A Simple Alternative to Mark to Market Accounting?

I haven't posted at all on the brouhaha about mark-to-market accounting of derivatives and whether it was a contributor to the recent financial mess.  If I had to summarize the issue, I would describe it thus:  Investors want something more trustworthy than just management estimates of the value of complex securities -- so they would like an outside market-based reference point -- but the very complexity that makes these contracts hard to value as an outsider also tends to make their markets illiquid and volatile, making it difficult to get a good market value. 

Tom Selling addresses the problem of accounting for the value of credit default swaps here.  He makes what seems to me to be a common sense suggestion:

Requiring the asset and liability sides of derivatives to be separately
measured and reported seems like an amazingly simple fix that could
simplify regulation of the financial and insurance industries, reduce
the need for the disclosures in financial statements written so as to
discourage one from reading them, and help investors more easily assess

This certainly seems reasonable to me.  When one buys a revenue producing asset with debt financing, the two are listed separately as an asset and a liability, rather than as one "net" asset, even though they may be inextricably linked (say if the asset is collateral for the loan and the loan has high pre-payment penalties).  Any thoughts?  Does this make sense, or is it naive?


  1. John Moore:

    How about running most of that stuff through an exchange. That would standardize it and bring in exchange rules.

    Rating agencies (or whoever) would be able to use this as part of their measurement.

  2. ErikTheRed:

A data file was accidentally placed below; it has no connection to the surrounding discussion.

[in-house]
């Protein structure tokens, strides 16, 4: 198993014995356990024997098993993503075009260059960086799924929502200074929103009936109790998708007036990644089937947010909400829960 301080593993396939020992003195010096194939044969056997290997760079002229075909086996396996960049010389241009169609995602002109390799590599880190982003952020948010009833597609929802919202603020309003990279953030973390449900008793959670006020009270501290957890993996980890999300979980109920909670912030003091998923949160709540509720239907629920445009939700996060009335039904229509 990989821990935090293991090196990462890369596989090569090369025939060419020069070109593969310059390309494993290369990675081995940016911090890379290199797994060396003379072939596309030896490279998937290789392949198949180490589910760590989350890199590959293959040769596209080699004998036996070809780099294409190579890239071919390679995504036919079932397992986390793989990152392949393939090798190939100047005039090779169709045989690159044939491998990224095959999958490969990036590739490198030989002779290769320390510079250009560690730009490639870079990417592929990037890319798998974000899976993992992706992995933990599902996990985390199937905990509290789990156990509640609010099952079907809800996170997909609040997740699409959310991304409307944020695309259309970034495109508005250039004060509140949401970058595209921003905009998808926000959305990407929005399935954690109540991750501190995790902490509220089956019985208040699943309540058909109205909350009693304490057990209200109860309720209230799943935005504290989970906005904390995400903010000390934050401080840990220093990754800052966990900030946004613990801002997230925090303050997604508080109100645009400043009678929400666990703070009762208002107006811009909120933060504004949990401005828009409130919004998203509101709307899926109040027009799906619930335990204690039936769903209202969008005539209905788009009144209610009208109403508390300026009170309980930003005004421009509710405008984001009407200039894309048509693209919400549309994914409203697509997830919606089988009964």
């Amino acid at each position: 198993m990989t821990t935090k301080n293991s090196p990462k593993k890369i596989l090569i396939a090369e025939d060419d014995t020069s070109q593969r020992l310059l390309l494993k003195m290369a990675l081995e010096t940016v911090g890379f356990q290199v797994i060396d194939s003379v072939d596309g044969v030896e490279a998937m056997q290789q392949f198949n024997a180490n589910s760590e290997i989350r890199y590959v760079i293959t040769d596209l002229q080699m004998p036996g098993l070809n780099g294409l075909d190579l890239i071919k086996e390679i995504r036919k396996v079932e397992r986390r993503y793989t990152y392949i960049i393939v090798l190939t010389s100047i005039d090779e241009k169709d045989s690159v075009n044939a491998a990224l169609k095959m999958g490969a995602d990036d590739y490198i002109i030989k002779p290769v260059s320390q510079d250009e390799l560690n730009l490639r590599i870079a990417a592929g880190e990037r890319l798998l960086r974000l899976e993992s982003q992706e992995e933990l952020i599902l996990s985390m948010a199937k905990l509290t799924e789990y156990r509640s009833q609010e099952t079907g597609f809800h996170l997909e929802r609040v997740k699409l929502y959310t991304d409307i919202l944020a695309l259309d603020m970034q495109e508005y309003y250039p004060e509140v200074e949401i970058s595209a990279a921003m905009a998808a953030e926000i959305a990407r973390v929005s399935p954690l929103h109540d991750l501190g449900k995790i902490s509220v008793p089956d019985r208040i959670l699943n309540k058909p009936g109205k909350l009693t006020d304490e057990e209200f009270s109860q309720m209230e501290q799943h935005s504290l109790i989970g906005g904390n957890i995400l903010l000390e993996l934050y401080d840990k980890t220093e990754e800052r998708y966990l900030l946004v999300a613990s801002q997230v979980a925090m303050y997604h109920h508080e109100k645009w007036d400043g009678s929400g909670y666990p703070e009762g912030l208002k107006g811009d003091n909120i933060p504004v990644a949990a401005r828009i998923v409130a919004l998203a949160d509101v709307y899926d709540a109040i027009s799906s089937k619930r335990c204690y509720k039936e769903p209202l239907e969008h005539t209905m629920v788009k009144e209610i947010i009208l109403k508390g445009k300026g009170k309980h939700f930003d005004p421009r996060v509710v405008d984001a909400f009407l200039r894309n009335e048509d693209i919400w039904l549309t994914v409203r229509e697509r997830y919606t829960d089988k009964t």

I deal with this personally by not investing in stuff I can't figure out. I figure that if everyone stuck to this rule the problem would eliminate itself. And if other people don't, then they get what they deserve.

  3. Jeff:

    I'm certainly no expert in these contracts, but in reading about them one of the prime problems is they obscure risk and erode confidence in the debt markets. You don't know your counter-party's, counter-party's, counter-party (it could even be yourself), so you don't trust anyone's ability to pay up.

    Kind of defeats the purpose of credit default insurance if you ask me.


  4. Jason:

    Do you have a Private mortgage insurance (PMI) policy? If you do have one your PMI insurer passes their risk to others by bundling 100 policies together and then they sell them as a credit default swaps (CDS). In doing this they can take 1.7% of the annual policy. They also do this in order to protect themselves from making large cash payments to mortgage providers in the event your home is repossessed. In the mortgage industry this has been the case for decades. If you bought a PMI policy to protect your lender then you are building the CDS market. To avoid this put at least 20% down on your home or pay what it takes now to get rid of the PMI policy. http://nomedals.blogspot.com